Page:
The National Transportation Safety Board is expected to highlight pilot performance and professionalism, along with a need for flight data monitoring, early next year as it reviews the May 15, 2017 crash of a Learjet 35A operated by Trans-Pacific Jets at New Jersey's Teterboro Airport (TEB). Both crewmembers, on a repositioning flight from Philadelphia, were killed during the accident at 3:29 p.m. EDT as they were attempting an ILS Runway 6 circle-to-land to Runway 1 approach into TEB.
While the Board has not yet made public its probable cause nor issued findings, NTSB Office of Aviation Safety director John DeLisi last week at the Bombardier Safety Standdown provided a review of some of the factors uncovered during the investigation, including that the second-in-command was the flying pilot of the accident flight. Trans-Pacific Jets had rated the second-in-command as an “SIC 0,” DeLisi said, meaning that person did not yet have the experience to control the airplane. “Yet he was flying the airplane,” he added.
DeLisi questioned the Part 91 positioning flight from the beginning, noting that for the distance from Philadelphia to Teterboro the captain had filed a flight plan for 27,000 feet. “It’s a short flight. The maximum altitude that ATC cleared him to was 4,000 feet,” he said. “What was that captain thinking? Where was his head?”
While pilots will file for more standard flight altitudes over shorter flights (the FAA preferred route from PHL to TEB has an altitude of 4,000 feet), in this case the captain showed dismay about the clearance. During the 30-minute cockpit voice recorder reading, the captain had muttered 131 expletives, DeLisi said, 115 of which involved the “F-bomb.”
“This captain would say things like: ‘What the bleep; we’re a bleeping Learjet; get us bleeping higher; we won’t bleeping make it if we got 4,000; she’s a bleeping idiot; get us someone else if she can’t do it,’” DeLisi said, substituting the expletive with bleeping.
“That’s the tone he set on what essentially was a training flight for an SIC 0 who is not yet even ready to fly the airplane,” he said, adding that at the end of the CVR readout, “the first officer is so far behind, he’s confused about what they are flying and where they are. The captain doesn’t have situational awareness…They are way behind the airplane.”
The circling approach is a common one at Teterboro where aircraft line up for Runway 6 and then circle around to Runway 1 with first a right turn out and then a left turn back toward Runway 1. The approach enables aircraft to navigate through the complex airspace in the New York region. But on the accident flight, the aircraft, N452DA, was late on the initial right turn.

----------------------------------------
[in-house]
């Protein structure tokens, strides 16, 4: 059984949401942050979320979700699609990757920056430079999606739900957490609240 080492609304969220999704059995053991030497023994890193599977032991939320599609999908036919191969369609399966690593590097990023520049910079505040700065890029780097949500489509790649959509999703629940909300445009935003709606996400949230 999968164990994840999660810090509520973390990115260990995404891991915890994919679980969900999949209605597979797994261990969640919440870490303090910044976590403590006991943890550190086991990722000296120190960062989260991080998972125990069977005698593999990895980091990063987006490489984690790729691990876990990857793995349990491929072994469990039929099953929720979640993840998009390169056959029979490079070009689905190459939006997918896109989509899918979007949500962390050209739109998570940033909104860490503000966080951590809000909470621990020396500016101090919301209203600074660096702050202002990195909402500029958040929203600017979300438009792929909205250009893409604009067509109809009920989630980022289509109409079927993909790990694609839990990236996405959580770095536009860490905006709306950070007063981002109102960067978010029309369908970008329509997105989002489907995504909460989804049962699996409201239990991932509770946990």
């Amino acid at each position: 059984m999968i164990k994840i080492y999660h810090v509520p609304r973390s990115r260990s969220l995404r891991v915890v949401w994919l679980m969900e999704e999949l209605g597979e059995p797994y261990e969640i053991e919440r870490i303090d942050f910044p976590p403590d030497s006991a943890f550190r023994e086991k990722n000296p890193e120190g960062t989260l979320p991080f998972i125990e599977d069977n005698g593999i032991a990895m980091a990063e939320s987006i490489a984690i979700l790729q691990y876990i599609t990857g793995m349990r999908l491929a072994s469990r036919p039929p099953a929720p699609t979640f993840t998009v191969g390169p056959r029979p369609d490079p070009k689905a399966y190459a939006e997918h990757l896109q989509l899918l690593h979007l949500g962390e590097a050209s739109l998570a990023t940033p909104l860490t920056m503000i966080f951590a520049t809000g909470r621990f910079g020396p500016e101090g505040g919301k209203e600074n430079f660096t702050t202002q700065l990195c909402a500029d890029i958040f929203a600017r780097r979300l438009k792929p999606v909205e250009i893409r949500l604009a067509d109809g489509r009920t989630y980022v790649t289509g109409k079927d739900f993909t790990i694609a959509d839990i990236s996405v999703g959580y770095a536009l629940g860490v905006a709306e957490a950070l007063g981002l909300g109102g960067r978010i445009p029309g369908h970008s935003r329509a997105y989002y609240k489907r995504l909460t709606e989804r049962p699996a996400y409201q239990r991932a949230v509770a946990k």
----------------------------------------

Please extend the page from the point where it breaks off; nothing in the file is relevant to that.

According to the NTSB report, ATC cleared the flight to descend to 3,000 feet at 3:15 p.m. The New York Tracon cleared the flight for the circling approach, instructing the flight to contact TEB ATC about nine miles from the airport. However, the flight did not check in until about four miles from the airport. The tower controller cleared the aircraft to land on Runway 1 and relayed winds were 320 degrees at 16 knots, gusting to 32 knots.
According to radar track data, the flight did not start its right circling turn until it was less than a mile from the approach end of Runway 6. Typically, that turn begins at the final approach fix for Runway 6, about 3.8 nm from the approach end.
A controller observed the airplane bank hard right to the point where the wings were almost perpendicular to the ground and then level out for a second or two before the left wing dropped, showing the entire top of the airplane, NTSB said.
Toward the end of the cockpit voice recording, the captain tells the first officer to “watch your airspeed” and the first officer responds “your flight controls.” DeLisi noted, “He gives up the airplane. They are on final approach cleared to land, and they haven’t begun to make the circle maneuver.”
At this time the enhanced ground proximity warning system begins to sound alerts and the SIC again asked to hand over the controls. This time the captain acknowledges it, but the Learjet stalls shortly afterward, crashing into a building and a parking lot.
Subsequent investigation revealed histories of failed checkrides and firings from former employers for the crew, DeLisi said.
The accident also spotlights a lack of requirement for flight data monitoring or safety management systems for Part 135 operators, he said. It also shows a need for Part 135 operators to monitor pilots for performance issues, “but in the absence of flight data monitoring, you don’t know how the airplane is being flown,” DeLisi added.
He also brought up one other issue to the Safety Standdown audience: “In the era of a pilot shortage, if you do come across a crewmember who presents themselves well… but that may have had some deficiencies previously...set up a performance monitoring program.” Such a program, he said, should include remedial coaching.
The NTSB had expected to address this accident next month but has since pushed off its Board meeting until early next year, likely in February.